The top court ruled Thursday that an entry ban on a Korean American singer who obtained US citizenship in an apparent attempt to evade military conscription here is illegal, paving the way for him to come to South Korea 17 years after it was prohibited.
The Supreme Court found that refusing an entry visa to Steve Yoo, 43, who was a highly popular singer until the early 2000s and is better known as Yoo Seung-jun, is in violation of “administrative procedures.”
In 2002, the Ministry of Justice banned Yoo from entering Korea after he chose US citizenship, which was viewed as an attempt to dodge the country’s mandatory military service. His decision drew public ire, especially because he had previously promised to fulfil his military duty.
In Korea, all able-bodied men must serve in the military for about two years. Under the current law, a man holding dual citizenship must choose one nationality by the end of March in the year he turns 18.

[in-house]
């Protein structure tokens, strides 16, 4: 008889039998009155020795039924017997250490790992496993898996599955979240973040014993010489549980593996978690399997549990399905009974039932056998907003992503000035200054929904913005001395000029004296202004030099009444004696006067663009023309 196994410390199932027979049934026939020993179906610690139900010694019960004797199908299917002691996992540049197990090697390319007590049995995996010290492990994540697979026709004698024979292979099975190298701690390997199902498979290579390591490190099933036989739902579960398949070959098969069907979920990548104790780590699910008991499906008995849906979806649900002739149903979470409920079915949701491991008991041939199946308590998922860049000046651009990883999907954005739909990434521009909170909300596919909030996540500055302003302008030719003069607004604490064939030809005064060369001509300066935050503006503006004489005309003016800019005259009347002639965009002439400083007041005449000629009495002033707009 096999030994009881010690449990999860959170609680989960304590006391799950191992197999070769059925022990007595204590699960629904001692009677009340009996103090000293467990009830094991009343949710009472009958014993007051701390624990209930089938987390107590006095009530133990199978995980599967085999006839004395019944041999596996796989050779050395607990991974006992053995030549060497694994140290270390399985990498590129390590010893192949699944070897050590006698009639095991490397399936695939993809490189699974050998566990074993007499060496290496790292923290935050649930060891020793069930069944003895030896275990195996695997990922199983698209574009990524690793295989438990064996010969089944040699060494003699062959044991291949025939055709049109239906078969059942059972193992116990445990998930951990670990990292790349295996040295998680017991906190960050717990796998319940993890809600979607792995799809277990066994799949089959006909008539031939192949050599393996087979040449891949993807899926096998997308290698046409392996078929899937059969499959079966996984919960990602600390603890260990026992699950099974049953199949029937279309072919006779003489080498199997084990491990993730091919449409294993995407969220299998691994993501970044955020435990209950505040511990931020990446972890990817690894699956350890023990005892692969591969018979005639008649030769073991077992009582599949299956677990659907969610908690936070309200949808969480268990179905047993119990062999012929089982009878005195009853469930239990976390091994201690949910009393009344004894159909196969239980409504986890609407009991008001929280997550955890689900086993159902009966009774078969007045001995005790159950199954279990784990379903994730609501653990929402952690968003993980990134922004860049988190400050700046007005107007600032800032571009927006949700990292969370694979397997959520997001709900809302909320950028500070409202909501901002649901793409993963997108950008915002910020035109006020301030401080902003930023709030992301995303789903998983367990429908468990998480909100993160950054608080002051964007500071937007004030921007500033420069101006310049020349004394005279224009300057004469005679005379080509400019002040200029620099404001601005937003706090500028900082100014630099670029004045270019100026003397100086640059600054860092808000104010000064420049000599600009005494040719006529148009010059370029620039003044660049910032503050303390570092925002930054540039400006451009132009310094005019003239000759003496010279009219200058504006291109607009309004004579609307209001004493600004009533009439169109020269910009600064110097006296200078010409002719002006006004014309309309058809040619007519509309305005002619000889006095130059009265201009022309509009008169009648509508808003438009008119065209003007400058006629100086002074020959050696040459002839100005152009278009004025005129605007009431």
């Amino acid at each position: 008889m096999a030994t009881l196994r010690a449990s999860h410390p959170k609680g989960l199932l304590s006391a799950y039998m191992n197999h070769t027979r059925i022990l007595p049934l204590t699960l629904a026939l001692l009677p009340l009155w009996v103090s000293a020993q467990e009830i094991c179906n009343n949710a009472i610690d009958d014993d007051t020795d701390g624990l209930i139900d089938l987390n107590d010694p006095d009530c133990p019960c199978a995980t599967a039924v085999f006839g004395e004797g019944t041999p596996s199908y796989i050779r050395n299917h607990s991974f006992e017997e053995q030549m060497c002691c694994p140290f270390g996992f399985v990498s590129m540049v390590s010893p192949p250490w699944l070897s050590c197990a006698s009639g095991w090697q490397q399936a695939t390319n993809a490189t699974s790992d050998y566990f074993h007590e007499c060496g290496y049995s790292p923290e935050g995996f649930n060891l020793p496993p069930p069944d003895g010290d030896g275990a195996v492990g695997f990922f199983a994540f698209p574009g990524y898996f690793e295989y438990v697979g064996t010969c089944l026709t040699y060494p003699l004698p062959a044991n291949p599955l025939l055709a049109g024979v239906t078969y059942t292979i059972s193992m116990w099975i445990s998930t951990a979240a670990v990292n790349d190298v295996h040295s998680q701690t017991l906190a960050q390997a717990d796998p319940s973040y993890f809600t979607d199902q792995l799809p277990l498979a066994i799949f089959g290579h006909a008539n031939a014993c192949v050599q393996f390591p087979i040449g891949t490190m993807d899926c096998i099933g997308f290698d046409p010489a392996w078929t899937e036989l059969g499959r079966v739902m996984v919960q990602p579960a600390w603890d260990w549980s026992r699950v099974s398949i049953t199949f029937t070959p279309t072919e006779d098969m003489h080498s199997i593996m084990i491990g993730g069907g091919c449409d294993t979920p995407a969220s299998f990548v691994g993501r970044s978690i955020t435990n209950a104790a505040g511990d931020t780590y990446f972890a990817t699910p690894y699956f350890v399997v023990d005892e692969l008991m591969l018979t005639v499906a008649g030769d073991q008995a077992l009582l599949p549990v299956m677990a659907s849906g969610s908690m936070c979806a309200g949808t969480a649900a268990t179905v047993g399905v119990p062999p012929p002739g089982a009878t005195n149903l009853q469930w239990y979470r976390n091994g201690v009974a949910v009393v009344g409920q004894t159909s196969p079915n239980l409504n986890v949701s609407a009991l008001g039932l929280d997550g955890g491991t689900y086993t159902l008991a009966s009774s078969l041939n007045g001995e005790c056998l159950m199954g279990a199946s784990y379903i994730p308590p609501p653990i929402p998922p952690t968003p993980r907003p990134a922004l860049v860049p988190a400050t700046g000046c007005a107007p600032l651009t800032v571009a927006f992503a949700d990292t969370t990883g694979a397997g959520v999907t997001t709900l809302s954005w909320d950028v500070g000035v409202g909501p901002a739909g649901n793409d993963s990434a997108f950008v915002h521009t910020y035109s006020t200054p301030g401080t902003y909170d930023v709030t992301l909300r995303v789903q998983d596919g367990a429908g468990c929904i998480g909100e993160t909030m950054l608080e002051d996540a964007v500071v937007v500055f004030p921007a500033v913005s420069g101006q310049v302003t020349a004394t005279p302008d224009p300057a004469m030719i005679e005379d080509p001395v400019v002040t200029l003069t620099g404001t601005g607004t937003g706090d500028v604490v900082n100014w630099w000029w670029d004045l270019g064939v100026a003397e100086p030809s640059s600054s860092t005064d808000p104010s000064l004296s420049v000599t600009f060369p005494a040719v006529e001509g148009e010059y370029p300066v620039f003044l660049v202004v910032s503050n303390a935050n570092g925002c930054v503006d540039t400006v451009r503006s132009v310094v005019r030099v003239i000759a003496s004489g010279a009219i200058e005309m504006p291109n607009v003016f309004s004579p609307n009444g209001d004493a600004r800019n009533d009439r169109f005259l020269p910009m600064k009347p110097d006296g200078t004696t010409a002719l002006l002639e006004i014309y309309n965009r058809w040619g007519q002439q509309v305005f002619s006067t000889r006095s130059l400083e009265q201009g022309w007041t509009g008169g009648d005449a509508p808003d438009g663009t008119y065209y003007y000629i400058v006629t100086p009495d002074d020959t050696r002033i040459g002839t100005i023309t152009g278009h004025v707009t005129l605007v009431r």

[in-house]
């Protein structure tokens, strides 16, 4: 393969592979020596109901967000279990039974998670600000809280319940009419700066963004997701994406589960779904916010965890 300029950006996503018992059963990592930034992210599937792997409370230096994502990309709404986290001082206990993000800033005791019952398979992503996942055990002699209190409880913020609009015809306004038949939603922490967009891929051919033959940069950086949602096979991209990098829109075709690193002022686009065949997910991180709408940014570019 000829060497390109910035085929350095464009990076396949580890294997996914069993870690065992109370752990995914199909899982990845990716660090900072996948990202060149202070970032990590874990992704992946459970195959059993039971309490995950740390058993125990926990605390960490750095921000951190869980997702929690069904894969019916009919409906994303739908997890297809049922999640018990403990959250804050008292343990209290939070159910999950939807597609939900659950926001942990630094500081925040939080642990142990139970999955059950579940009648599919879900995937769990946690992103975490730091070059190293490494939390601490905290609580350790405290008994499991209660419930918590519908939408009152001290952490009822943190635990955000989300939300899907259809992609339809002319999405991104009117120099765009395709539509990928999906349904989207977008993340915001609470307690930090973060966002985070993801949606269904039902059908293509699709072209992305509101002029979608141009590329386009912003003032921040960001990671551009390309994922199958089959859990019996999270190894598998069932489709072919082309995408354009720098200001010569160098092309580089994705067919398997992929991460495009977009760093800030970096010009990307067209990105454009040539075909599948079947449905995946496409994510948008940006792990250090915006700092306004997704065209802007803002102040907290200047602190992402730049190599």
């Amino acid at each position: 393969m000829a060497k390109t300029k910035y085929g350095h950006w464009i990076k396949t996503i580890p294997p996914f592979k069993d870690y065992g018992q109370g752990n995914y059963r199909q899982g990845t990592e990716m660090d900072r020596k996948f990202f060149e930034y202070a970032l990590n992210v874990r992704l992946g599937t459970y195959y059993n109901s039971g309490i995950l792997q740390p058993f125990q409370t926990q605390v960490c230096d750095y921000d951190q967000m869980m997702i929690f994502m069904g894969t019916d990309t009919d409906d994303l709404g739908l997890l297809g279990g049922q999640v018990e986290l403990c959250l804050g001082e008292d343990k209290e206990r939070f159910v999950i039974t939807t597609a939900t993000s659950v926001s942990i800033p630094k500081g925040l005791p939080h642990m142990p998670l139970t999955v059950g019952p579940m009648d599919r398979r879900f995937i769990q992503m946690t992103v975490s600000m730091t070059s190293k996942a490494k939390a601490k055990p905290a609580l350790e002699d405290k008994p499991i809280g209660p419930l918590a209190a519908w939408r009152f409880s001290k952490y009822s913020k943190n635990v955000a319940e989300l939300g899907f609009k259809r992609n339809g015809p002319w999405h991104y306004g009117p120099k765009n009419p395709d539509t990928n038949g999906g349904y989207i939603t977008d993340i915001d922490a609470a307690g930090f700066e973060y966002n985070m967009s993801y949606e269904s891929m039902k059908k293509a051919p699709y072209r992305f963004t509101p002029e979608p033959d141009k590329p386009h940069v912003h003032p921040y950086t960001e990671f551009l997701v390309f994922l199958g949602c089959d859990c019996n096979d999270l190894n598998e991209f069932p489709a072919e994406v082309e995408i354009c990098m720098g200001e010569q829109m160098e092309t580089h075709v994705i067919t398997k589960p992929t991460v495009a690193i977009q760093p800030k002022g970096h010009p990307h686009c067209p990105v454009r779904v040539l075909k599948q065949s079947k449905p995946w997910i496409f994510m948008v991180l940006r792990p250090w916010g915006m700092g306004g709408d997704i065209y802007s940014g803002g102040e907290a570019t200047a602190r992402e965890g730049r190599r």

Yoo filed a lawsuit against a Korean consulate in the US in October 2015 after it refused to grant him an F-4 visa, which is issued to foreign citizens of Korean heritage, including those who previously renounced their citizenship.
In September 2016, the court ruled against Yoo, saying his return and resumption of his activities in the entertainment scene here would “undermine the morale of soldiers who are devoting themselves to serving the country and provoke young people into evading conscription.” In February 2017, the appeals court upheld the lower court’s decision.
On Thursday, the Supreme Court sent the case back to the Seoul High Court, ordering it to retry the case. It said that the ministry’s “administrative” decision is not legally binding and it does not necessarily mean the Korean consulate in Los Angeles must follow the decision. The consulate failed to exercise its rights to make its own decision on Yoo’s entry, the court added.
The court also noted that even those who gave up Korean nationality to evade military duty should not be restricted from receiving a visa to stay in the country when they reach 38, citing the current Immigration Control Act.
“I am sincerely grateful and I will repent for the rest of my life,” Yoo said through his lawyer.
The Military Manpower Administration said it respects the court’s decision. It also said it will continue to come up with effective measures to prevent evasion of military conscription.